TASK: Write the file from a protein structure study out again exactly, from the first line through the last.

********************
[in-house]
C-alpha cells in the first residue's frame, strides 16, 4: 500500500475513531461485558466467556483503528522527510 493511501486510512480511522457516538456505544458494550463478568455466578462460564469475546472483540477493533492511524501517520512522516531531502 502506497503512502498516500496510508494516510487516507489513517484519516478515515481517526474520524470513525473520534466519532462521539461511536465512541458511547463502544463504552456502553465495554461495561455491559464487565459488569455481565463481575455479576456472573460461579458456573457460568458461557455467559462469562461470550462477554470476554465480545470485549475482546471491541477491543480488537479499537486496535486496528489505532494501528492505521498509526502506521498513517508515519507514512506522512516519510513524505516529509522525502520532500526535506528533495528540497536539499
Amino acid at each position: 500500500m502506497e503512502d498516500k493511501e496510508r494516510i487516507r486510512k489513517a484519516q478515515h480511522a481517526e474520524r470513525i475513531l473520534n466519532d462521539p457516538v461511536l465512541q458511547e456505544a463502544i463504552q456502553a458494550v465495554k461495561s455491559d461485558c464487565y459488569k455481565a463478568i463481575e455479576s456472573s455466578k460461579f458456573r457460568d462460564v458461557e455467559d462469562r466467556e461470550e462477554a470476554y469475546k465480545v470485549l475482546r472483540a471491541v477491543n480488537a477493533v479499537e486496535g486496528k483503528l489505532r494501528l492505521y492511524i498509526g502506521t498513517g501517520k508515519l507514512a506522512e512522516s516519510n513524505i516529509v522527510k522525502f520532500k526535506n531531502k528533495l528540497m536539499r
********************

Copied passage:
[in-house]
C-alpha cells in the first residue's frame, strides 16, 4: 500500500475513531461485558466467556483503528522527510 493511501486510512480511522457516538456505544458494550463478568455466578462460564469475546472483540477493533492511524501517520512522516531531502 502506497503512502498516500496510508494516510487516507489513517484519516478515515481517526474520524470513525473520534466519532462521539461511536465512541458511547463502544463504552456502553465495554461495561455491559464487565459488569455481565463481575455479576456472573460461579458456573457460568458461557455467559462469562461470550462477554470476554465480545470485549475482546471491541477491543480488537479499537486496535486496528489505532494501528492505521498509526502506521498513517508515519507514512506522512516519510513524505516529509522525502520532500526535506528533495528540497536539499
Amino acid at each position: 500500500m502506497e503512502d498516500k493511501e496510508r494516510i487516507r486510512k489513517a484519516q478515515h480511522a481517526e474520524r470513525i475513531l473520534n466519532d462521539p457516538v461511536l465512541q458511547e456505544a463502544i463504552q456502553a458494550v465495554k461495561s455491559d461485558c464487565y459488569k455481565a463478568i463481575e455479576s456472573s455466578k460461579f458456573r457460568d462460564v458461557e455467559d462469562r466467556e461470550e462477554a470476554y469475546k465480545v470485549l475482546r472483540a471491541v477491543n480488537a477493533v479499537e486496535g486496528k483503528l489505532r494501528l492505521y492511524i498509526g502506521t498513517g501517520k508515519l507514512a506522512e512522516s516519510n513524505i516529509v522527510k522525502f520532500k526535506n531531502k528533495l528540497m536539499r